Supervalu Inc. said it agreed to sell its logistics and supply chain subsidiary as the slumping grocery chain trims more businesses to focus on its core stores.

Supervalu sells logistics unit

The subsidiary, Total Logistic Control, will be sold to a unit of Ryder System Inc., through a stock purchase agreement that’s expected to be completed by the end of December, according to a Supervalu news release.

Total Logistic provides distribution, warehousing and transportation management services for food, beverage and consumer packaged goods companies.

Total Logistic “has been a strong and growing part of our supply chain services organization,” Janel Haugarth, Supervalu’s head of supply chain services, said in today’s state-ment.

Ryder System’s purchase will position Total Logistic “to become part of a company that will take them to the next level of expansion and growth in their field of expertise,” she said.

Supervalu “will continue to focus its efforts on becoming America's neighborhood grocer and providing supply chain expertise and services to our independent and (company)-owned stores,” Haugarth said.

The company didn’t disclose a sales price.

The sale will mark Supervalu’s latest move to shrink operations and boost performance at its key branded retail chains, which including Albertsons, Cub Foods, Jewel-Osco and Save-A-Lot. In October, Supervalu said it sold its Bristol Farms specialty grocery unit to a group of investors.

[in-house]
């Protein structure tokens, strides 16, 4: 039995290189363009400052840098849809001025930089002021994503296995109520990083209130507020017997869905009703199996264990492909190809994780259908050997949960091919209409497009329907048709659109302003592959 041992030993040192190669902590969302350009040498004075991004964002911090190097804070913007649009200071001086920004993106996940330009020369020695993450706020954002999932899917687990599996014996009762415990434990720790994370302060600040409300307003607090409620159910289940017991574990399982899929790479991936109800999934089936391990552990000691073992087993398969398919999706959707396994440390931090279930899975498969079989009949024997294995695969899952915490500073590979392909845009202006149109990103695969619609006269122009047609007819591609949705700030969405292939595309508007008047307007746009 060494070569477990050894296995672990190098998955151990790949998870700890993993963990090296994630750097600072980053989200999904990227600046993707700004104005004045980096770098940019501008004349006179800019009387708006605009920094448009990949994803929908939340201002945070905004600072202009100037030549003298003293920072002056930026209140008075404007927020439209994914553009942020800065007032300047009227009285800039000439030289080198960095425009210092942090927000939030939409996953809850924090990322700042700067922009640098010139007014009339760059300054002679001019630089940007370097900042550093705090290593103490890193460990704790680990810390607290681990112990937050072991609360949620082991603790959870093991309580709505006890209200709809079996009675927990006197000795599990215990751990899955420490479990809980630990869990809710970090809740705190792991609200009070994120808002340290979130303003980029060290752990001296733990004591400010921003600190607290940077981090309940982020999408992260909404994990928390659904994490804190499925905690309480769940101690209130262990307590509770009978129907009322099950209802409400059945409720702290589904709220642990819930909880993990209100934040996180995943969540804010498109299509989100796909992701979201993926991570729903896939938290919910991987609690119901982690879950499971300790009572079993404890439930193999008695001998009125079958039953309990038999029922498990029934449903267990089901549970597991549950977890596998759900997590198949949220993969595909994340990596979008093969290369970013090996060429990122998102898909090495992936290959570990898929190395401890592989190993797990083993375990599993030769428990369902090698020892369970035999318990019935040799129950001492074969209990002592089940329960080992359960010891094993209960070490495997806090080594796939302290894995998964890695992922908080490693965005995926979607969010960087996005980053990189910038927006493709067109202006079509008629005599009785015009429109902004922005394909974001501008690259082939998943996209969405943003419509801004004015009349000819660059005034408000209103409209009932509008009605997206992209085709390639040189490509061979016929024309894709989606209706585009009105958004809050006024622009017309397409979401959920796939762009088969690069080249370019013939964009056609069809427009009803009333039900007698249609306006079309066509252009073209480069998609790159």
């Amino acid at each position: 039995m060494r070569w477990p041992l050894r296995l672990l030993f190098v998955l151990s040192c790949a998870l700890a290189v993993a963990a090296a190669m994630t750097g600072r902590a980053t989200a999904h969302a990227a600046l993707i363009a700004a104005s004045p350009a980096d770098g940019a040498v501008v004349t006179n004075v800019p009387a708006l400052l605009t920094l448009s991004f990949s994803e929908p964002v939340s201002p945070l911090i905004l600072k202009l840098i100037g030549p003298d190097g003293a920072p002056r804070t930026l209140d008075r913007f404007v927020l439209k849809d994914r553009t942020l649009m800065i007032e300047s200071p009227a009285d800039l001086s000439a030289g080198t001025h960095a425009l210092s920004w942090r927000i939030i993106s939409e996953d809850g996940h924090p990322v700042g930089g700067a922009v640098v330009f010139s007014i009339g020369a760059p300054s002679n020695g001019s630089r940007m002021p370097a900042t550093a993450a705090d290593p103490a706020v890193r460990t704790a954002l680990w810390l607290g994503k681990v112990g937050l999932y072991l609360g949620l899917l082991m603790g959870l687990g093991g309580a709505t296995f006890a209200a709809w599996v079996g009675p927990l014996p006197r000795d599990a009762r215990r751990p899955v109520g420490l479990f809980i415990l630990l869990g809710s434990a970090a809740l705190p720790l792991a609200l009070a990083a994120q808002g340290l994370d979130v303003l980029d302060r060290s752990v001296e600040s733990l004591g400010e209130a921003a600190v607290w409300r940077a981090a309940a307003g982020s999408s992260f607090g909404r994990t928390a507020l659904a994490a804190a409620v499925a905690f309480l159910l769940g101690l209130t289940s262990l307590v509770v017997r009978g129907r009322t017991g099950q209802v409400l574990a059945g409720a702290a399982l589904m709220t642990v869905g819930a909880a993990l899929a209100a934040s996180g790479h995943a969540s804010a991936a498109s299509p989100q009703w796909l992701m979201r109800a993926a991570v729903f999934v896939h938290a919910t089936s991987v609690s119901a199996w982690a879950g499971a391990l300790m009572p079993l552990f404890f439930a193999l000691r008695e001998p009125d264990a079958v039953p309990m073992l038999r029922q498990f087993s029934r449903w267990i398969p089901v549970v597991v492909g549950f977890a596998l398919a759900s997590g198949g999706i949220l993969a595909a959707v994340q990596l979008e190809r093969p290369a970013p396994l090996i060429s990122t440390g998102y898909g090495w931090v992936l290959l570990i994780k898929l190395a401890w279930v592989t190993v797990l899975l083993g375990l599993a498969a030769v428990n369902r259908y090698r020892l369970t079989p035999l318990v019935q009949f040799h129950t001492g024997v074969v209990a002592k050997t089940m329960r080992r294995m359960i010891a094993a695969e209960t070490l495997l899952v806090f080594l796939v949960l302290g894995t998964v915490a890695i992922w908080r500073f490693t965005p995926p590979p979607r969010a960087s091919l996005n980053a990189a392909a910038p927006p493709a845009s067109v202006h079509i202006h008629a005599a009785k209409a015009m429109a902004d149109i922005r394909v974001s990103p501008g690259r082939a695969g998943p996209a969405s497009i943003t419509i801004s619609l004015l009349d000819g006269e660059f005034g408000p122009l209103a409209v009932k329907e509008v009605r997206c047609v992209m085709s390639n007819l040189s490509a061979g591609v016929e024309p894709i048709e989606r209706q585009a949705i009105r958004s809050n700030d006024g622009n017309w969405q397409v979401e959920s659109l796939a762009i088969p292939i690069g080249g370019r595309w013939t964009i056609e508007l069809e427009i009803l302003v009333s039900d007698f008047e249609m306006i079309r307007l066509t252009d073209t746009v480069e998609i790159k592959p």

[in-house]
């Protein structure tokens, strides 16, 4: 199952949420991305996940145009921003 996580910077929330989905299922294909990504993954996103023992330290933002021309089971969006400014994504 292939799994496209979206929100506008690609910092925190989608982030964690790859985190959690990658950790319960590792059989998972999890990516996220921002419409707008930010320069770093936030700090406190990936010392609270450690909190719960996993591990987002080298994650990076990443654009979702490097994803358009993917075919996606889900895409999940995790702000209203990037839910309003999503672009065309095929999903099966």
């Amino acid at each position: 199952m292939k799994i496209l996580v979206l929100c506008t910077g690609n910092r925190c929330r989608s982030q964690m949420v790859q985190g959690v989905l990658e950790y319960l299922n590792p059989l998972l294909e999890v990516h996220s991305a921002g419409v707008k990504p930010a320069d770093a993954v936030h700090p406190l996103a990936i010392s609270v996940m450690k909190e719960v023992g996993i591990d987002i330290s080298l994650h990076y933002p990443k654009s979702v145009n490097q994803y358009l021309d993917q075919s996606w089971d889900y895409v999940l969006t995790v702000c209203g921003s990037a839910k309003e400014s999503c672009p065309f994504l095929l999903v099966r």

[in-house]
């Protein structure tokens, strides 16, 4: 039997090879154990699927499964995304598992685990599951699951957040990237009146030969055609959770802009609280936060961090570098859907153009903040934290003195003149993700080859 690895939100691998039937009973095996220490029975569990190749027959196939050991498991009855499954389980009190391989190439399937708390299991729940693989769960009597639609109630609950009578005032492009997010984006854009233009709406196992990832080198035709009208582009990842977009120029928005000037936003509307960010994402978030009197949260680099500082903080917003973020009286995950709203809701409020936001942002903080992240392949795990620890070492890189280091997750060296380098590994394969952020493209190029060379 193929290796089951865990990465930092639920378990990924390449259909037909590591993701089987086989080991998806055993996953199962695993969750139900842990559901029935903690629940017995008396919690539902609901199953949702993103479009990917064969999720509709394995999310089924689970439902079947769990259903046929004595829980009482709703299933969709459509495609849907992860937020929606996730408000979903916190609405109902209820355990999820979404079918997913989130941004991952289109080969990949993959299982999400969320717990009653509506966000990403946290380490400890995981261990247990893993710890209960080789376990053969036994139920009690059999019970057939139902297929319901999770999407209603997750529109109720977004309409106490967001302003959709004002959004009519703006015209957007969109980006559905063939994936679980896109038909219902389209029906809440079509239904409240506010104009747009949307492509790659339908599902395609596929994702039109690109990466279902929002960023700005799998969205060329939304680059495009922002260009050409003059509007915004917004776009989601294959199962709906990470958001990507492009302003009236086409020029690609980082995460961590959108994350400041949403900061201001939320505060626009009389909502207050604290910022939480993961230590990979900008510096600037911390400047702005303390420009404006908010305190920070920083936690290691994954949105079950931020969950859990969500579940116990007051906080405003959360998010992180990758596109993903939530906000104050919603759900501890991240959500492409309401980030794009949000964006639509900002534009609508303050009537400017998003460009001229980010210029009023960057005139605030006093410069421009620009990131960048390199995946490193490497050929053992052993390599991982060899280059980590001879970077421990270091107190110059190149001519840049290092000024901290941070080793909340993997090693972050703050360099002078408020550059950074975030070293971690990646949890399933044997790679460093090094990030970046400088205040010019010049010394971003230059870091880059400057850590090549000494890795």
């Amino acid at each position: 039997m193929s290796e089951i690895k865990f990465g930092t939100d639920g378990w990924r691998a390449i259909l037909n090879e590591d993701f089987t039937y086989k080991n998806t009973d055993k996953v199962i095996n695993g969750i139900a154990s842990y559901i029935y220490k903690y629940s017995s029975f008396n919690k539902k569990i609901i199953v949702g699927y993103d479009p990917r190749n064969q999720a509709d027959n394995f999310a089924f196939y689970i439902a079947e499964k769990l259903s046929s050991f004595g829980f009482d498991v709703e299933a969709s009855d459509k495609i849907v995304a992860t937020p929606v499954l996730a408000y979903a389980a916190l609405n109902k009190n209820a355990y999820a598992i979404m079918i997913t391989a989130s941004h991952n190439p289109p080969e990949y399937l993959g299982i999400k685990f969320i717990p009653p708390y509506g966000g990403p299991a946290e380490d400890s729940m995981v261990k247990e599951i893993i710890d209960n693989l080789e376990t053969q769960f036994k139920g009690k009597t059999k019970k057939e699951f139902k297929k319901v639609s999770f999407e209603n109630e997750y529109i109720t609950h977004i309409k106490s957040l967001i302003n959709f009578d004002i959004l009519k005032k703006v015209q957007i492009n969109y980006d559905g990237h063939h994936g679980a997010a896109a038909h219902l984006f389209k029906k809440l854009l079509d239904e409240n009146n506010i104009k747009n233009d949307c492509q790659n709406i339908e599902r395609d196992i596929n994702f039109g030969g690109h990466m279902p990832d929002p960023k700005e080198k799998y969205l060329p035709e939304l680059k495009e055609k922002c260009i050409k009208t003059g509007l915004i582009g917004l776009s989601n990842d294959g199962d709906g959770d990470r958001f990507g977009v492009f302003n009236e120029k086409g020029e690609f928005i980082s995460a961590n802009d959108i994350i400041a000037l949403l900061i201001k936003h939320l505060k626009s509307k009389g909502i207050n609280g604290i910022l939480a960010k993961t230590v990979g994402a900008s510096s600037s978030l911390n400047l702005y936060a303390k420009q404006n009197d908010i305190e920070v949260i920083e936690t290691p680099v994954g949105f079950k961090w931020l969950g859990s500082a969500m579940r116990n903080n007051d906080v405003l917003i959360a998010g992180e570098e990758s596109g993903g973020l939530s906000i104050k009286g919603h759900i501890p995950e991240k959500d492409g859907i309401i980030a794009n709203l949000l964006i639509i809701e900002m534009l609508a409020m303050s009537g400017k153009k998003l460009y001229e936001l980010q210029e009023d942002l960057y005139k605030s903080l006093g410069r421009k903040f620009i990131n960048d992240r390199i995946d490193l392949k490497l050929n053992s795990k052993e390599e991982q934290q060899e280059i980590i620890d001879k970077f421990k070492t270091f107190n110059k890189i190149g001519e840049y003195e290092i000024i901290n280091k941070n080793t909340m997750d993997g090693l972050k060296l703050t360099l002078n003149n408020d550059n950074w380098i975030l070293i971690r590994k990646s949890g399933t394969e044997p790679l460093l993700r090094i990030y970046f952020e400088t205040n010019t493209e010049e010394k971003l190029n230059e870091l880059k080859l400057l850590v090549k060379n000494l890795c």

Based in Eden Prairie, Minn., Supervalu fared worse than other major grocery chains after the 2008-09 recession amid profit-draining food deflation and stiff competition from large discounters such as Wal-Mart Stores Inc., and warehouse clubs such as Costco Wholesale Corp. Supervalu has also been rumored to be a takeover target.

In October, Supervalu reported a $1.47 billion quarterly loss and cut its sales and profit forecasts for the second time in three months. Identical-store sales in the 12-month period that began in March are expected to fall 5.5%, excluding fuel, from the previous year, Supervalu reported.

Mike Siemienas, a Supervalu spokesman, declined to say whether the company will sell more units.

“Supervalu continuously evaluates its operations to identify opportunities to strengthen its overall business,” he said.

Supervalu is the fifth-largest U.S. food retailer with about 4% of the U.S. market, according to Citigroup Global Markets analyst Deborah Weinswig. Wal-Mart is the largest.